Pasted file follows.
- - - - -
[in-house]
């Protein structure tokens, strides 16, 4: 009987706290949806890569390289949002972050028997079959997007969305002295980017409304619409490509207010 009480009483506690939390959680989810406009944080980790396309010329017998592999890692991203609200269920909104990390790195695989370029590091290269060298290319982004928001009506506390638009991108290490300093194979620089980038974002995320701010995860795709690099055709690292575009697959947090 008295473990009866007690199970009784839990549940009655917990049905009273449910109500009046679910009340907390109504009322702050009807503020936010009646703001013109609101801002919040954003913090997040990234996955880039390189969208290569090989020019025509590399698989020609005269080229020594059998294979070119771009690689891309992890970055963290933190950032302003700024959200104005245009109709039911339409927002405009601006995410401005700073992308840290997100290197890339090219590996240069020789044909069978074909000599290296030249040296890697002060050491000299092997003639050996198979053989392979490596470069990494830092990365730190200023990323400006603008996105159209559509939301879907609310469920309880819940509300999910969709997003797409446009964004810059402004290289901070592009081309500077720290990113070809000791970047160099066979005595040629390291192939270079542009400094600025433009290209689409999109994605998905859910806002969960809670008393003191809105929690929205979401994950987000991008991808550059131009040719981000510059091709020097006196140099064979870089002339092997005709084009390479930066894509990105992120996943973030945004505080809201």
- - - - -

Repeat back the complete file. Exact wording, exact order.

[in-house]
């Protein structure tokens, strides 16, 4: 009987706290949806890569390289949002972050028997079959997007969305002295980017409304619409490509207010 009480009483506690939390959680989810406009944080980790396309010329017998592999890692991203609200269920909104990390790195695989370029590091290269060298290319982004928001009506506390638009991108290490300093194979620089980038974002995320701010995860795709690099055709690292575009697959947090 008295473990009866007690199970009784839990549940009655917990049905009273449910109500009046679910009340907390109504009322702050009807503020936010009646703001013109609101801002919040954003913090997040990234996955880039390189969208290569090989020019025509590399698989020609005269080229020594059998294979070119771009690689891309992890970055963290933190950032302003700024959200104005245009109709039911339409927002405009601006995410401005700073992308840290997100290197890339090219590996240069020789044909069978074909000599290296030249040296890697002060050491000299092997003639050996198979053989392979490596470069990494830092990365730190200023990323400006603008996105159209559509939301879907609310469920309880819940509300999910969709997003797409446009964004810059402004290289901070592009081309500077720290990113070809000791970047160099066979005595040629390291192939270079542009400094600025433009290209689409999109994605998905859910806002969960809670008393003191809105929690929205979401994950987000991008991808550059131009040719981000510059091709020097006196140099064979870089002339092997005709084009390479930066894509990105992120996943973030945004505080809201």